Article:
Magazine article The Advocate (The national gay & lesbian newsmagazine)

A Better Man for Massachusetts: After Four Years of Mitt Romney and His Antigay Political Maneuvers-And with Conservatives Now Planning a New Push to Undo Marriage Equality-Gays and Lesbians in the Bay State Welcome Progressive New Governor Deval Patrick with Open Arms

Magazine article The Advocate (The national gay & lesbian newsmagazine)

A Better Man for Massachusetts: After Four Years of Mitt Romney and His Antigay Political Maneuvers-And with Conservatives Now Planning a New Push to Undo Marriage Equality-Gays and Lesbians in the Bay State Welcome Progressive New Governor Deval Patrick with Open Arms

Article excerpt

On April 1, day 87 of his first term as governor of Massachusetts, Deval Patrick ordered the marriages of 26 out-of-state gay couples who had wedded just after same-sex marriage became legal in his state on May 17, 2004--and just before nonresident licenses were effectively blocked--to be registered in the state's vital records. It was an action his Republican predecessor, presidential candidate Mitt Romney, had steadfastly refused to allow, citing a dusty 1913 state law that prohibited recognition of marriages that would not be legal in couples' home states.

Patrick's decision was a sweet, if largely ceremonial, victory for gays and lesbians in the Bay State after a period of backlash against same-sex marriage by Romney and others. And the payoff may soon be sweeter, as Patrick would like to repeal the 1913 law. "If the bill comes to my desk," he says one spring morning in his office in the State House in Boston's Beacon Hill neighborhood, referring to a measure currently making the rounds in the state legislature, "I will sign it."

That kind of fresh talk on gay issues has Patrick's queer constituents swooning for their new governor, the first Democrat in 16 years (and the first African-American ever) to hold the office. A Harvard-trained lawyer like his friend and fellow Chicago native Barack Obama, Patrick, 50, the underdog in the Democratic gubernatorial primary last year, bested his two challengers, then trounced outgoing Republican lieutenant governor Kerry Healey in the general election in November. His progressive platform included full support for marriage equality, which made him the rarest of politicians; gay and lesbian voters responded in kind, donating an estimated $300,000 to his campaign.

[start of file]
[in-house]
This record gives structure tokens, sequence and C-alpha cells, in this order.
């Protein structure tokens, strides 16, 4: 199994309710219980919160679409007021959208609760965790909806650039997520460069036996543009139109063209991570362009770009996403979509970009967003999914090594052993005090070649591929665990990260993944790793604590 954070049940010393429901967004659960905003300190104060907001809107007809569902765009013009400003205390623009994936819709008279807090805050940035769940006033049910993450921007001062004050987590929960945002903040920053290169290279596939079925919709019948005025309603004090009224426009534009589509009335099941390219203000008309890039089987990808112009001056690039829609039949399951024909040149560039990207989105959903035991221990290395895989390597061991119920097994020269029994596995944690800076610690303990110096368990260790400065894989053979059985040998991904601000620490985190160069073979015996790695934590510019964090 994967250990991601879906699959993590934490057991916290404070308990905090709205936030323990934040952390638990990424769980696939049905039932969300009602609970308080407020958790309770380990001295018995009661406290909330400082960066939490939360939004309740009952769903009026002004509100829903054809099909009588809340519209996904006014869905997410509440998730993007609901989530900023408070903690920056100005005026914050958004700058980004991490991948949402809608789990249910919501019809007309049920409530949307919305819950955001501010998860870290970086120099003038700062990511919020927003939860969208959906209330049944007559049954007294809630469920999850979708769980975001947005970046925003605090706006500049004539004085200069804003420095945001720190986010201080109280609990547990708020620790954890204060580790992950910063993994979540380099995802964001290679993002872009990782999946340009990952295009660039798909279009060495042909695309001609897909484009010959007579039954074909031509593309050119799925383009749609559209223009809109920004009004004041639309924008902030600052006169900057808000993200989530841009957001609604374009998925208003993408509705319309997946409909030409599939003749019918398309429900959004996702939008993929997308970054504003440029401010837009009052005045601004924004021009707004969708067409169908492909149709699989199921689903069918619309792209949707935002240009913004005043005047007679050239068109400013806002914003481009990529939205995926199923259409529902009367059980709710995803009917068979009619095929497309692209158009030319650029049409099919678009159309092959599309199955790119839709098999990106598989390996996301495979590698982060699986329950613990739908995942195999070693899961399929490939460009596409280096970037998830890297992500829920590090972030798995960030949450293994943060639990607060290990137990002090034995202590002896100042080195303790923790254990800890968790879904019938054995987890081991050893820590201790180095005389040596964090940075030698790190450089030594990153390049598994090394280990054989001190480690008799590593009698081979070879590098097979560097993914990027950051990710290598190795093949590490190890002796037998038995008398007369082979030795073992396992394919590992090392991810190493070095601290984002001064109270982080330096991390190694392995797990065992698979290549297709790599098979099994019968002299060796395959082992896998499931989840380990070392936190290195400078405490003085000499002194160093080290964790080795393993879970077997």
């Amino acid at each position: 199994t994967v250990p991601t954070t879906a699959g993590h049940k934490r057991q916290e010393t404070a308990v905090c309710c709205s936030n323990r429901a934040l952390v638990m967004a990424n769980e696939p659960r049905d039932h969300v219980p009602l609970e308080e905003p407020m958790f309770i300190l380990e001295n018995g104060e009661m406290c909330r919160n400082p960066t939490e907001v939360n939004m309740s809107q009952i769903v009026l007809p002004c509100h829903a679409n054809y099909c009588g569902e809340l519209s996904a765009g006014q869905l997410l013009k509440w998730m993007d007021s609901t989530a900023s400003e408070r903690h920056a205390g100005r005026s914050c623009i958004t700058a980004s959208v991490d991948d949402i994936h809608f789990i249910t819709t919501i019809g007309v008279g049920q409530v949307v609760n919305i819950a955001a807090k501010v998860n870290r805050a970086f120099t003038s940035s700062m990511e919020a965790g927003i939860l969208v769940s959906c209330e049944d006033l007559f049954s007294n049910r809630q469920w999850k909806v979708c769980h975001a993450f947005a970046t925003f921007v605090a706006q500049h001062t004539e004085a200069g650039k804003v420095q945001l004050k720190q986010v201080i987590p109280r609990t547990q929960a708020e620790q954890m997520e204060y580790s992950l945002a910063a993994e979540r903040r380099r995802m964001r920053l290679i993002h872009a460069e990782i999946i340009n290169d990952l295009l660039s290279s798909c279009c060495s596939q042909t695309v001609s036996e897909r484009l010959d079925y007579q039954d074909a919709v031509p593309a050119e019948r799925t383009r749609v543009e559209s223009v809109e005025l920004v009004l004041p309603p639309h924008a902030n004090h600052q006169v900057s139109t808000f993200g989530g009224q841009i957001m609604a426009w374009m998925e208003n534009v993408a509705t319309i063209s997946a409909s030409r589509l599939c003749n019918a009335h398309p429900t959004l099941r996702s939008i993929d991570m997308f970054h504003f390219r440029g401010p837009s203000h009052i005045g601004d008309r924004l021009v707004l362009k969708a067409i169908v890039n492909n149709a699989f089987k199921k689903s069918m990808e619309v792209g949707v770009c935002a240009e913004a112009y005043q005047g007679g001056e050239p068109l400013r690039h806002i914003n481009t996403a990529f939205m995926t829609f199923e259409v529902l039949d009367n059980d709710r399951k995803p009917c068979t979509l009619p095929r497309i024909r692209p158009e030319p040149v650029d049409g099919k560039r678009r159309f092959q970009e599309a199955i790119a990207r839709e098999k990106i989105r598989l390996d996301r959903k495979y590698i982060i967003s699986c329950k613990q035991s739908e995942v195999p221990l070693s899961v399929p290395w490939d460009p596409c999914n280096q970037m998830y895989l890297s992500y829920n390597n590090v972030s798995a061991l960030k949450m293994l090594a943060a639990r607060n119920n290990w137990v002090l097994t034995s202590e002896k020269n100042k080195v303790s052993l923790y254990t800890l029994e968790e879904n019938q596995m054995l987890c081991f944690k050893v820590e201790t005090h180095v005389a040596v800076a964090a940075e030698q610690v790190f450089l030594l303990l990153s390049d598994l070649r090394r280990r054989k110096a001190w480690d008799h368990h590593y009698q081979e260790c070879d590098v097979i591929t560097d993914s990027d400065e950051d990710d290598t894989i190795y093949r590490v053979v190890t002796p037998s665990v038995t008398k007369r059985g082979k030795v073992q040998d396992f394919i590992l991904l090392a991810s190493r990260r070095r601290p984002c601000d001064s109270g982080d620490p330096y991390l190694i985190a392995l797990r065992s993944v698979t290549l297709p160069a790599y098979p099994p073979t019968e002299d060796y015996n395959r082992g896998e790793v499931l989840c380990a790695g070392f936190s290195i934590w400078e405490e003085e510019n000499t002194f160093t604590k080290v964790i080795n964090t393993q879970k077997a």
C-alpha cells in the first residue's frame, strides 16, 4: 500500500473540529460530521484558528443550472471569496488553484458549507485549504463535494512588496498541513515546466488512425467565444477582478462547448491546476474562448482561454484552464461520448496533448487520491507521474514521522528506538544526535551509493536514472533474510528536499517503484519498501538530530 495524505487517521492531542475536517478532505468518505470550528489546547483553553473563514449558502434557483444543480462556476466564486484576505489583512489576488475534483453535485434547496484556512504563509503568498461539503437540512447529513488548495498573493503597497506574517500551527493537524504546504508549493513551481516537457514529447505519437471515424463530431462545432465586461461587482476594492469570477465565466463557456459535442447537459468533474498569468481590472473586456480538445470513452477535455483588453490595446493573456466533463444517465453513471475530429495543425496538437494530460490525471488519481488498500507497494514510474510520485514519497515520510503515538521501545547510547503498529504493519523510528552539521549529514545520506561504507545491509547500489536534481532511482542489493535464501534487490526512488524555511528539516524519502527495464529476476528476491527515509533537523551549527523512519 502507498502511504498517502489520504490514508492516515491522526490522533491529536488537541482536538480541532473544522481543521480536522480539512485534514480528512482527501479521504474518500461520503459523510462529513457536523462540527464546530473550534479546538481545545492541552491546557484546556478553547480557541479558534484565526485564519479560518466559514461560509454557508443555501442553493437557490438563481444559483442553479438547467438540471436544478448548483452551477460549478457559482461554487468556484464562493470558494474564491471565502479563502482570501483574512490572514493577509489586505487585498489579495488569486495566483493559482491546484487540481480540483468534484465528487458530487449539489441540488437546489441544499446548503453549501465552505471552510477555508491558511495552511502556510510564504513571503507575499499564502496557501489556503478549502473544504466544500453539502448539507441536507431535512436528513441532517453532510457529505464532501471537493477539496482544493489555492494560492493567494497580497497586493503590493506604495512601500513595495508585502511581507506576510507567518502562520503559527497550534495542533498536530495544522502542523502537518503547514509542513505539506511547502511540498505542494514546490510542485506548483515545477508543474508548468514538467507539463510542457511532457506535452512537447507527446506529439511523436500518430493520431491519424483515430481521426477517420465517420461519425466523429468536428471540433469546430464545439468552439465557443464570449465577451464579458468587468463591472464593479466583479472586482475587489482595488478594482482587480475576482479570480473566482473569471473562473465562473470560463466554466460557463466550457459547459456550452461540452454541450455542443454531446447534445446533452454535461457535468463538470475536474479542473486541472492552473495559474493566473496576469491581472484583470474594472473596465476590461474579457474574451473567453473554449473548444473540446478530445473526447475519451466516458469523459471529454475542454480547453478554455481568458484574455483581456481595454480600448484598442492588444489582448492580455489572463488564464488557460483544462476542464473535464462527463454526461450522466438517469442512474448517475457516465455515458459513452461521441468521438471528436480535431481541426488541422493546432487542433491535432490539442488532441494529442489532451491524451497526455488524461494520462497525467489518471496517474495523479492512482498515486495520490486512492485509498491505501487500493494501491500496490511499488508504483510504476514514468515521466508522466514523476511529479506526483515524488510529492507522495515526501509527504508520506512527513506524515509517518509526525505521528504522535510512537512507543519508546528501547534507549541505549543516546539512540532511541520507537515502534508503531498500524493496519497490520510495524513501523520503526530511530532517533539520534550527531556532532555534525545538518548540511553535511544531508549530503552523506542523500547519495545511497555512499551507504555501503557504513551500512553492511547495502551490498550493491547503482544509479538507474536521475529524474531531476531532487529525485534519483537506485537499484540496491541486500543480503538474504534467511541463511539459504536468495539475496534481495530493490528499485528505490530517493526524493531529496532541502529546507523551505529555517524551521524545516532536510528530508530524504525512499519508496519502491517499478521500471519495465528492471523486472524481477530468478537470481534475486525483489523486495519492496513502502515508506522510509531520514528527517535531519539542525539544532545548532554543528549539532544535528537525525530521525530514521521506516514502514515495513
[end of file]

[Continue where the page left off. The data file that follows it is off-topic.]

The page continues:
And now they're reaping the rewards. "It is so dramatically different to have a supportive governor in the corner office," says Lee Swislow, executive director of Boston-based legal group Gay and Lesbian Advocates and Defenders. "He pledged his support of us, and we're now seeing the effect of it."

But while his effort to record those 26 same-sex marriages is certainly praiseworthy, Patrick's first 100 days have not been smooth. After a slew of early "missteps," as he puts it--spending over $12,000 on damask drapes for his office as part of a $27,387 makeover and leasing a $46,000 Cadillac, which prompted a much-ballyhooed "don't give up on me" mea culpa--his job approval rating is down to 48% from his winning electoral vote of 56%.

But, he asserts, "there's been a lot more going on than decorating my office and picking out drapes." He boasts that since taking office January 4, he has streamlined the permit process for new construction and business expansion, signed a regional greenhouse initiative, and gotten on track to add 100,000 new jobs by the end of his first term. And that's what the people of Massachusetts care about, he says: "They want to know that they've got a governor interested in having and doing the job."

It's a clear dig at Romney, who always seemed preoccupied with running for president while he was governor and who now distances himself from "liberal" Massachusetts--and decries same-sex marriage--every chance he gets on the campaign trail. "He's a very nice man, but I think most Massachusetts voters, including many of the people that supported him, realized that he wasn't really interested in doing the job," says Patrick. "I think we all can appreciate that you can't govern by photo op. …

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